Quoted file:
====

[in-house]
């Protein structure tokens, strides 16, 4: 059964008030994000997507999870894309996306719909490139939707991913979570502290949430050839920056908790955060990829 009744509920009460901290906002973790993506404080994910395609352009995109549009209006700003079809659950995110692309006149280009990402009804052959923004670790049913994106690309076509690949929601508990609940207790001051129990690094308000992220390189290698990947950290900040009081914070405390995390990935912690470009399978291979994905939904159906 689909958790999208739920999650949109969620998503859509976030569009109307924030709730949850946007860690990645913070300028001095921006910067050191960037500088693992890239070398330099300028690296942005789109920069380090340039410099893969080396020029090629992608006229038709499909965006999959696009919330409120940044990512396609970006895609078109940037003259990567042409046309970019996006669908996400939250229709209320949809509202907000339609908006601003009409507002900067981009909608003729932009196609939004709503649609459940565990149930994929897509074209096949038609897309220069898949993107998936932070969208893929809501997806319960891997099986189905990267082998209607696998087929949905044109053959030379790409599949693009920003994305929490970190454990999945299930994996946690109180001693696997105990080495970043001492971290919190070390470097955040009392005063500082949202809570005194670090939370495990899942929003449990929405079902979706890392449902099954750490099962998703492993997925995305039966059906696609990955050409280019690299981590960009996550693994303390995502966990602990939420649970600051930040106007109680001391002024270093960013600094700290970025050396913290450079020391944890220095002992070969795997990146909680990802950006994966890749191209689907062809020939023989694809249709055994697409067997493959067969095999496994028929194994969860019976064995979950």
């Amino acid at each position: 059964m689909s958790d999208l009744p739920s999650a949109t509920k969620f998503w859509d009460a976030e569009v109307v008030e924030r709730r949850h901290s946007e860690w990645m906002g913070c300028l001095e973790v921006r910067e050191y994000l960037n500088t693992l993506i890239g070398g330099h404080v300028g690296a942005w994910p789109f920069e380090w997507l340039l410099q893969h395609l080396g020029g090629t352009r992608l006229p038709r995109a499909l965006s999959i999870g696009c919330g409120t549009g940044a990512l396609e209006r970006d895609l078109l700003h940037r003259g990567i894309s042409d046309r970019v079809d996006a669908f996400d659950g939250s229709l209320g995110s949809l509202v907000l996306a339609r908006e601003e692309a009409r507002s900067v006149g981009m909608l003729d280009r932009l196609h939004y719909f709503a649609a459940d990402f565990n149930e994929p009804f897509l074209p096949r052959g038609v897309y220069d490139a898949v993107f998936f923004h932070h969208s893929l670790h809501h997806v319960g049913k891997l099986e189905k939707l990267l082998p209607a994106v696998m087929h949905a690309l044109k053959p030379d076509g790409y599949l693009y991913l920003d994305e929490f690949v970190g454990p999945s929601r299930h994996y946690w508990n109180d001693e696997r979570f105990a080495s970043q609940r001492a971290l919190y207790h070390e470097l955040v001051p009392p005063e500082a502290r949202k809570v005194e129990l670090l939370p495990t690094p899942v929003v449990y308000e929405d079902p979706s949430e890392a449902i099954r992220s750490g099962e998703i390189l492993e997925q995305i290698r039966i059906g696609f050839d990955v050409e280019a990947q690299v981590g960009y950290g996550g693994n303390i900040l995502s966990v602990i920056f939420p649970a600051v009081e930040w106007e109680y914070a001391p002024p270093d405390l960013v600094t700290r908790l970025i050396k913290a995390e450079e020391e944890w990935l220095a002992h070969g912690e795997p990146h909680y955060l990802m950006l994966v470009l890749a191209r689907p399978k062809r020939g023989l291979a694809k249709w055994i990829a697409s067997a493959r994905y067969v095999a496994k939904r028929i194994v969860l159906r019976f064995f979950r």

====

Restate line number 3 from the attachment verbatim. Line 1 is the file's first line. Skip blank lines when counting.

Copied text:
């Amino acid at each position: 059964m689909s958790d999208l009744p739920s999650a949109t509920k969620f998503w859509d009460a976030e569009v109307v008030e924030r709730r949850h901290s946007e860690w990645m906002g913070c300028l001095e973790v921006r910067e050191y994000l960037n500088t693992l993506i890239g070398g330099h404080v300028g690296a942005w994910p789109f920069e380090w997507l340039l410099q893969h395609l080396g020029g090629t352009r992608l006229p038709r995109a499909l965006s999959i999870g696009c919330g409120t549009g940044a990512l396609e209006r970006d895609l078109l700003h940037r003259g990567i894309s042409d046309r970019v079809d996006a669908f996400d659950g939250s229709l209320g995110s949809l509202v907000l996306a339609r908006e601003e692309a009409r507002s900067v006149g981009m909608l003729d280009r932009l196609h939004y719909f709503a649609a459940d990402f565990n149930e994929p009804f897509l074209p096949r052959g038609v897309y220069d490139a898949v993107f998936f923004h932070h969208s893929l670790h809501h997806v319960g049913k891997l099986e189905k939707l990267l082998p209607a994106v696998m087929h949905a690309l044109k053959p030379d076509g790409y599949l693009y991913l920003d994305e929490f690949v970190g454990p999945s929601r299930h994996y946690w508990n109180d001693e696997r979570f105990a080495s970043q609940r001492a971290l919190y207790h070390e470097l955040v001051p009392p005063e500082a502290r949202k809570v005194e129990l670090l939370p495990t690094p899942v929003v449990y308000e929405d079902p979706s949430e890392a449902i099954r992220s750490g099962e998703i390189l492993e997925q995305i290698r039966i059906g696609f050839d990955v050409e280019a990947q690299v981590g960009y950290g996550g693994n303390i900040l995502s966990v602990i920056f939420p649970a600051v009081e930040w106007e109680y914070a001391p002024p270093d405390l960013v600094t700290r908790l970025i050396k913290a995390e450079e020391e944890w990935l220095a002992h070969g912690e795997p990146h909680y955060l990802m950006l994966v470009l890749a191209r689907p399978k062809r020939g023989l291979a694809k249709w055994i990829a697409s067997a493959r994905y067969v095999a496994k939904r028929i194994v969860l159906r019976f064995f979950r």